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In the pandemic era, so many people are forced onto ventilators to breathe.

But 5-year-old Mariella Vega was put on a vent shortly after birth, not due to COVID-19 but because of a rare genetic disorder.

However COVID-19 nearly took away her chance to come off the vent.

Until this week, when she became free.

Mariella is a sweet little girl who had a lot of hardware pulling her back as she navigates her home.

Victor Vega is her father.

“You would just hear her say, ‘Help me! Help me!’ because she wants to move,” he said. “And she got stuck between furniture pushing the vent.”

Some of her first photos show the ventilator ever present. The big box does what her body does not, forces her to breathe.

Dr. Debra Weese-Mayer is chief autonomic medicine at Lurie Children’s hospital

“When we run, we breathe harder, we breathe bigger and we breathe faster, when we go to sleep we breathe differently,” she said.

It happens automatically for most people. But Mariella has congenital central hypoventilation syndrome or CCHS.

“It can create seemingly devastating consequences but still result in an adorable little girl like Mariella,” Weese-Mayer said.

Believed to be related to SIDS, the condition renders Mariella unable to regulate oxygen and carbon dioxide.

Dr. Tony Chin is an associate professor of surgery at Lurie Children’s Hospital.

“That carbon dioxide builds up and she has problems with getting the oxygen that she needs in her body,” he said.

“They basically would die,” Weese-Mayer said. “It’s really as straightforward as that.”

A ventilator that forces air into the body helps alleviated the dangers of CCHS. But with pretty cumbersome consequences. Until now. Surgeons at Lurie Children’s Hospital used a minimally invasive procedure to implant a pacemaker in Mariella’s diaphragm.

“Instead of a large incision over the chest, there are small tiny incisions about a centimeter to half a centimeter,” China said. “We placed three of them in the chest and we are able to insert this electrode into the chest and secure it in place. … There’s a wire that sends an electric stimulus to the nerve and the nerve then tells the diaphragm to contract.”

And perhaps most exciting for Mariella and her family, the radio frequency signal comes from a tiny backpack, personalized perfectly for a little girl.

“With this little fanny pack or backpack, we can do her breathing for her,” Weese-Mayer said. “We can have this device do the breathing for her.”

There are different settings for play, rest and schoolwork where concentration changes breathing.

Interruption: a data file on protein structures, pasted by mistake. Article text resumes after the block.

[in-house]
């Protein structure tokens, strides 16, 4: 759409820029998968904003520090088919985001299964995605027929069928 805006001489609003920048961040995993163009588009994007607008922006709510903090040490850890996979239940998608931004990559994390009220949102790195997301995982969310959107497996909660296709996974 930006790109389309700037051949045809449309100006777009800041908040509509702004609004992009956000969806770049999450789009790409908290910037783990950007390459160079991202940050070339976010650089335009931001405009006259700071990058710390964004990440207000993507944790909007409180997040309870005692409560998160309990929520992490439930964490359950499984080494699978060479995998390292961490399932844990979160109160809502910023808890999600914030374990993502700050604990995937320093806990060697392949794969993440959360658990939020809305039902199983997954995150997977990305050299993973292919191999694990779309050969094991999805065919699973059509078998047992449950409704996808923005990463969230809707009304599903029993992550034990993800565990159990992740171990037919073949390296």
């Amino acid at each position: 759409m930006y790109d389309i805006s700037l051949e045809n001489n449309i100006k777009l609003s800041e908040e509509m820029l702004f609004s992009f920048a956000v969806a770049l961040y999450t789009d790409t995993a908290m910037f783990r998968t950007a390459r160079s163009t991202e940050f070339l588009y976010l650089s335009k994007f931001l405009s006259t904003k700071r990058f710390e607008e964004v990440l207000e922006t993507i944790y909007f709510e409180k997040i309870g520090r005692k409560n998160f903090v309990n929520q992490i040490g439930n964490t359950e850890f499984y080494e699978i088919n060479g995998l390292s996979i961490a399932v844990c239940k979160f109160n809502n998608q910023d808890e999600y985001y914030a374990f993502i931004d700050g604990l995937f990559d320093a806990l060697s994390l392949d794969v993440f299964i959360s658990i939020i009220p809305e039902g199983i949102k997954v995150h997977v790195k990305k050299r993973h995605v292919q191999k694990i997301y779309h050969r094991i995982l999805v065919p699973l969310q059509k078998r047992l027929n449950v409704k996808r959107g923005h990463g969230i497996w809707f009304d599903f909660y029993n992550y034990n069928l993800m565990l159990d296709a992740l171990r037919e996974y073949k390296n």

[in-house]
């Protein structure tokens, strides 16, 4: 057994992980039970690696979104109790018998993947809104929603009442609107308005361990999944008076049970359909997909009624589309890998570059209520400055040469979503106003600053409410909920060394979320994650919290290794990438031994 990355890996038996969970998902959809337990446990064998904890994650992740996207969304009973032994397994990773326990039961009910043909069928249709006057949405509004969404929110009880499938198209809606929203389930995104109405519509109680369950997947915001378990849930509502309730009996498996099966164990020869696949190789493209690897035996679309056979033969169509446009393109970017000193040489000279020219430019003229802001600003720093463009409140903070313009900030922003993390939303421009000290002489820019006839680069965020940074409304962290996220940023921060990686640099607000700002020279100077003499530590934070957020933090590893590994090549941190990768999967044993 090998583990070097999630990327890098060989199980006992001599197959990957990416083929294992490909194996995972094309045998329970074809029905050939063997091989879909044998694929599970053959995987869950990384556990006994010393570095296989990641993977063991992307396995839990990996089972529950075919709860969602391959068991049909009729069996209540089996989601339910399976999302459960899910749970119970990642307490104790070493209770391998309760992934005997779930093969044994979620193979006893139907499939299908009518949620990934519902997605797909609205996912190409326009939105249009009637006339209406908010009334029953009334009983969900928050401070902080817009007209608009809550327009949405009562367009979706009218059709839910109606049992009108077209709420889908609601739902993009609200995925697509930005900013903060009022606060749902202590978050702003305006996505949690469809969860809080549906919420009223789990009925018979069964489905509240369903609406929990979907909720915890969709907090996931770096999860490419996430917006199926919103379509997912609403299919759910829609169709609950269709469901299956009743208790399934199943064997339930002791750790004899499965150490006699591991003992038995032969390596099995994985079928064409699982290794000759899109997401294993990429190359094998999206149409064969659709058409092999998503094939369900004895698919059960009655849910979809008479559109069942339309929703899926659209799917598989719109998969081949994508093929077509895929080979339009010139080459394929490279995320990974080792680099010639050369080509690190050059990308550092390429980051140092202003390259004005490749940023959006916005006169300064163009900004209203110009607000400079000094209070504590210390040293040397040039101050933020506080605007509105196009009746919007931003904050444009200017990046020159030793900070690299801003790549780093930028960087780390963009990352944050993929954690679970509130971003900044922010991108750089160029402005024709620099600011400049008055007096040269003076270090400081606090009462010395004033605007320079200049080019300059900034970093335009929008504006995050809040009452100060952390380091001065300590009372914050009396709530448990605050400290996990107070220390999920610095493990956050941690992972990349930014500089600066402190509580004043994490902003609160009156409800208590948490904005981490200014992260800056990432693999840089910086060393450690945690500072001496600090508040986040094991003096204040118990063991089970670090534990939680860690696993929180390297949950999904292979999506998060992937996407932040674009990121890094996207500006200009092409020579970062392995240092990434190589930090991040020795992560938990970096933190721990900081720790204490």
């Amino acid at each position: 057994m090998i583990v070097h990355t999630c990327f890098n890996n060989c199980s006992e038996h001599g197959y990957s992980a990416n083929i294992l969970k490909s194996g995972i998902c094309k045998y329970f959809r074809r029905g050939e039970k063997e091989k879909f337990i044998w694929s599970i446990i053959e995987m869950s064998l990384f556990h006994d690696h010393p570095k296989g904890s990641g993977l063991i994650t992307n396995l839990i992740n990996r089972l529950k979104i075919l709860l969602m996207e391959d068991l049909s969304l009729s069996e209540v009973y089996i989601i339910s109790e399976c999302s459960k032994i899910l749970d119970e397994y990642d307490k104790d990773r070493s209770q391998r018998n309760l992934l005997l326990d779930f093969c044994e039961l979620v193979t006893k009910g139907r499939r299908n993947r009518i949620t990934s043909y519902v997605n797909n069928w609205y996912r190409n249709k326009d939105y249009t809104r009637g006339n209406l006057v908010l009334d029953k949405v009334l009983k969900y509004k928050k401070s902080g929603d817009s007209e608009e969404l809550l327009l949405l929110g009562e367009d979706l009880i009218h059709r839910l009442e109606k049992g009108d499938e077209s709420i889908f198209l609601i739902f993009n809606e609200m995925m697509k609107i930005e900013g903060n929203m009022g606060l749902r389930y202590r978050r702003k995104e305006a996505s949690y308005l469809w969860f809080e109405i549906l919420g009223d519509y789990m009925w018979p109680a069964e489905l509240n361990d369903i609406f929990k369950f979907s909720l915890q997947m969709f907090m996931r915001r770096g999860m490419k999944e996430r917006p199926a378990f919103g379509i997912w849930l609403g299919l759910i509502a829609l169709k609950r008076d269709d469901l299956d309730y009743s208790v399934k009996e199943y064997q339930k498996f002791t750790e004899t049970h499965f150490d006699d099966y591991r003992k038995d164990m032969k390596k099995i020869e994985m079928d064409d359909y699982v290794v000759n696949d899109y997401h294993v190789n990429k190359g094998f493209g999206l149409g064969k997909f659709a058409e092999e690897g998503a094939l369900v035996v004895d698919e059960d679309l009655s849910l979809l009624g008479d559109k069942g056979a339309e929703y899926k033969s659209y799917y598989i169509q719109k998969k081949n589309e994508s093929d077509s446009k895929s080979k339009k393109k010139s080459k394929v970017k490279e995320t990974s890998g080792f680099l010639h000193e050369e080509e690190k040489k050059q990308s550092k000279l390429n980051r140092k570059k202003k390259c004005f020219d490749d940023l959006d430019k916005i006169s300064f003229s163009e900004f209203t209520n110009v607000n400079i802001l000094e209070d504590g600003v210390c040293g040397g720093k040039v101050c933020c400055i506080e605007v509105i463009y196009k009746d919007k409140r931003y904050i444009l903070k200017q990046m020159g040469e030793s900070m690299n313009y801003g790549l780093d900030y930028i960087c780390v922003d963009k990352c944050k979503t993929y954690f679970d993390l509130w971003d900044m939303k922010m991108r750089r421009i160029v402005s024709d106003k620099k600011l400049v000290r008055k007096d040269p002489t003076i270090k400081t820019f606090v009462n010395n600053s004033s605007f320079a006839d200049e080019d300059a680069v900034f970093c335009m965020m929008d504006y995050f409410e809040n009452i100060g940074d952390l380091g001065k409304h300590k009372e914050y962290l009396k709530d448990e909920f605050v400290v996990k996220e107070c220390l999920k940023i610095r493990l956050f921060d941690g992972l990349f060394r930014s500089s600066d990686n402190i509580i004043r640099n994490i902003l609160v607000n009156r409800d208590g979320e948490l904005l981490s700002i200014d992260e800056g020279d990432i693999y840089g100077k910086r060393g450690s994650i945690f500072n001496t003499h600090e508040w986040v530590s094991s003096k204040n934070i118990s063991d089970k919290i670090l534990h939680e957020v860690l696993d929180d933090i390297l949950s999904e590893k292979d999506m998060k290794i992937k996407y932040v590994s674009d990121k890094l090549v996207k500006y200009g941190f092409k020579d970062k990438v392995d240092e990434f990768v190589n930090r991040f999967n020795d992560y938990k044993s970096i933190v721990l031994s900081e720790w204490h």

“The parents can, with our direction, make modifications as needed,” Weese-Mayer said.

While the ultimate goal is a permanently implanted device, for now the backpack gives this little girl new reach.

“It’s during the daytime, so we can decrease her disease burden and she can get on with the business of being a child,” Weese-Mayer said.

“We see children on the ventilator and we see children come off the ventilator and that is a huge reward for us,” Chin said. “Every little achievement that she makes that’s awesome and we enjoy that.”

But after a February surgery, COVID-19 delayed doctors from being able to program her device.

“We said, ‘Let’s postpone it to another day,’”  Vega said. “And talking to the team we had to wait. Those were the longest days of our lives.”

Then came the clearance.

It was a strange feeling at first.

“She was a little hesitant at first, but then she got excited,” Chin said. “And in the background mom was excited dad was excited.”

“It’s been a long wait since we knew that this could happen,” Vega said. “Now we are here and we are enjoying thanks. We are extremely, extremely happy.”

And for the first time in her five years of life, Mariella could outrun her medical team and make plans to do exactly what she wanted to do.

“I will be able to go to my sister’s room and wake her up,” she said.

And the young girl who speaks three languages; sign, Spanish and English, had two words for her doctors.

“Thank you,” she said.

While most cases of CCHS are diagnosed shortly after delivery,  some mild cases go unrecognized. Doctors are hoping this disorder is ultimately added to the newborn screening, so all babies are tested at birth.